The best type of fluid replacement and optimal volume of resuscitation in the setting of severe sepsis have been heavily debated but studies have provided guidance to the clinician. One trial comparing 4% albumin with normal saline for fluid resuscitation found no difference in mortality at 28 days. 24 A 2004 meta-analysis similarly found no mortality advantage with the use of colloids compared with the use of crystalloids. 25 The trial of EGDT revealed that patients in the treatment arm received far greater volumes of fluid in the first 6 hours of resuscitation than those in the control arm. In a large study of European ICUs, patients with a positive fluid balance at 72 hours had a poor outcome. 26 In a clinical trial of patients with acute lung injury, the use of a conservative fluid strategy targeting a CVP lower than 4 mm Hg and a pulmonary artery occlusion pressure (PAOP) lower than 8 mm Hg was associated with a fewer number of ICU and ventilators days. 27 The preponderance of data would suggest that aggressive fluid management be done in the acute phase of sepsis, followed by a more conservative phase in the following few days.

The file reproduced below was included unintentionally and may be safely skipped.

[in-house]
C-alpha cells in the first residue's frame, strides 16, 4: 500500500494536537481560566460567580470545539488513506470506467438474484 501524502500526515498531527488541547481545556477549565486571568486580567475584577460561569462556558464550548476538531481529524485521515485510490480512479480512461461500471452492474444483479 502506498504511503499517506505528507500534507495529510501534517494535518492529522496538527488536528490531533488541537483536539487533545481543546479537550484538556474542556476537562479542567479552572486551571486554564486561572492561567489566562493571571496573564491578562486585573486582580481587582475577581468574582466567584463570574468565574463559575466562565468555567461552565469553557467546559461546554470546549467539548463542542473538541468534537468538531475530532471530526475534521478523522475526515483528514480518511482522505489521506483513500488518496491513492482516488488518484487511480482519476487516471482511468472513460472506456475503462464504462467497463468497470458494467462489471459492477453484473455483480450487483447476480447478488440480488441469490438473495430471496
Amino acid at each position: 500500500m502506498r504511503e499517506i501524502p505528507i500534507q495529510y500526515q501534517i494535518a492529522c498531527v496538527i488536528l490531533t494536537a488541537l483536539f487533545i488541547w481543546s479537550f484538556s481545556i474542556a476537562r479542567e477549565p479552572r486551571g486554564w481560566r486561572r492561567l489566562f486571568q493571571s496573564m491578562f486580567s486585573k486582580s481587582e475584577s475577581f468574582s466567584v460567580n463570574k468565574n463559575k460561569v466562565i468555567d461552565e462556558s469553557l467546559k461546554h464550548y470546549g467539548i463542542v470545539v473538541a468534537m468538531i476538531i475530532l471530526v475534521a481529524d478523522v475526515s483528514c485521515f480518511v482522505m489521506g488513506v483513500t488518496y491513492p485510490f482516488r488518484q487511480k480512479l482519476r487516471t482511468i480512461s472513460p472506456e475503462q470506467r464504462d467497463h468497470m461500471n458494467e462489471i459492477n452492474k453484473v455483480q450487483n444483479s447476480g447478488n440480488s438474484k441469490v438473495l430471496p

Results We identified 17 randomized trials (n = 2138) and 3 quasi-randomized trials (n = 246) that had acceptable methodological quality to pool in a meta-analysis. Twenty-eight-day mortality for treated vs control patients was 388/1099 (%) vs 400/1039 (%) in randomized trials (risk ratio [RR], ; 95% confidence interval [CI], -; P =.05; I 2 =53% by random-effects model) and 28/121 (%) vs 24/125 (%) in quasi-randomized trials (RR, , 95% CI, -; P = .83). In 12 trials investigating prolonged low-dose corticosteroid treatment, 28-day mortality for treated vs control patients was 236/629 (%) vs 264/599 (44%) (RR, ; 95% CI, -; P = .02). This treatment increased 28-day shock reversal (6 trials; 322/481 [%] vs 276/471 [%]; RR, ; 95% CI, -; P = .02; I 2 = 4%) and reduced intensive care unit length of stay by days (8 trials; 95% CI, – to –; P < .001; I 2 = 0%) without increasing the risk of gastroduodenal bleeding (13 trials; 65/800 [%] vs 56/764 [%]; P = .50; I 2 = 0%), superinfection (14 trials; 184/998 [%] vs 170/950 [%]; P = .92; I 2 = 8%), or neuromuscular weakness (3 trials; 4/407 [1%] vs 7/404 [%]; P = .58; I 2 = 30%). Corticosteroids increased the risk of hyperglycemia (9 trials; 363/703 [%] vs 308/670 [46%]; P < .001; I 2 = 0%) and hypernatremia (3 trials; 127/404 [%] vs 77/401 [%]; P < .001; I 2 = 0%).